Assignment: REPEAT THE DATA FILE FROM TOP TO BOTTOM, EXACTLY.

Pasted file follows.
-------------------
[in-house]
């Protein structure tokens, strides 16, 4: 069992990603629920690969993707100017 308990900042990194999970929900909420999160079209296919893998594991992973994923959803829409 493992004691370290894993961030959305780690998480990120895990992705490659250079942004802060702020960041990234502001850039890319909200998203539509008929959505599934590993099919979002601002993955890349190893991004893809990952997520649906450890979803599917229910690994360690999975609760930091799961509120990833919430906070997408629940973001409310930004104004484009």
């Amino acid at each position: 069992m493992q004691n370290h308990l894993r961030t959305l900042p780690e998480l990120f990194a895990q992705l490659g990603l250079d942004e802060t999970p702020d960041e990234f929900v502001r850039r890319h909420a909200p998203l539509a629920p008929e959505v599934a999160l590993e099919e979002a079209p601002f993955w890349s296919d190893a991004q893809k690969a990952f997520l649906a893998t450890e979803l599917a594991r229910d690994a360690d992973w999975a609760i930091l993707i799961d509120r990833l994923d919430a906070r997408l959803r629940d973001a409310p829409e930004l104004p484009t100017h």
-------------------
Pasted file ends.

[in-house]
């Protein structure tokens, strides 16, 4: 069992990603629920690969993707100017 308990900042990194999970929900909420999160079209296919893998594991992973994923959803829409 493992004691370290894993961030959305780690998480990120895990992705490659250079942004802060702020960041990234502001850039890319909200998203539509008929959505599934590993099919979002601002993955890349190893991004893809990952997520649906450890979803599917229910690994360690999975609760930091799961509120990833919430906070997408629940973001409310930004104004484009």
């Amino acid at each position: 069992m493992q004691n370290h308990l894993r961030t959305l900042p780690e998480l990120f990194a895990q992705l490659g990603l250079d942004e802060t999970p702020d960041e990234f929900v502001r850039r890319h909420a909200p998203l539509a629920p008929e959505v599934a999160l590993e099919e979002a079209p601002f993955w890349s296919d190893a991004q893809k690969a990952f997520l649906a893998t450890e979803l599917a594991r229910d690994a360690d992973w999975a609760i930091l993707i799961d509120r990833l994923d919430a906070r997408l959803r629940d973001a409310p829409e930004l104004p484009t100017h």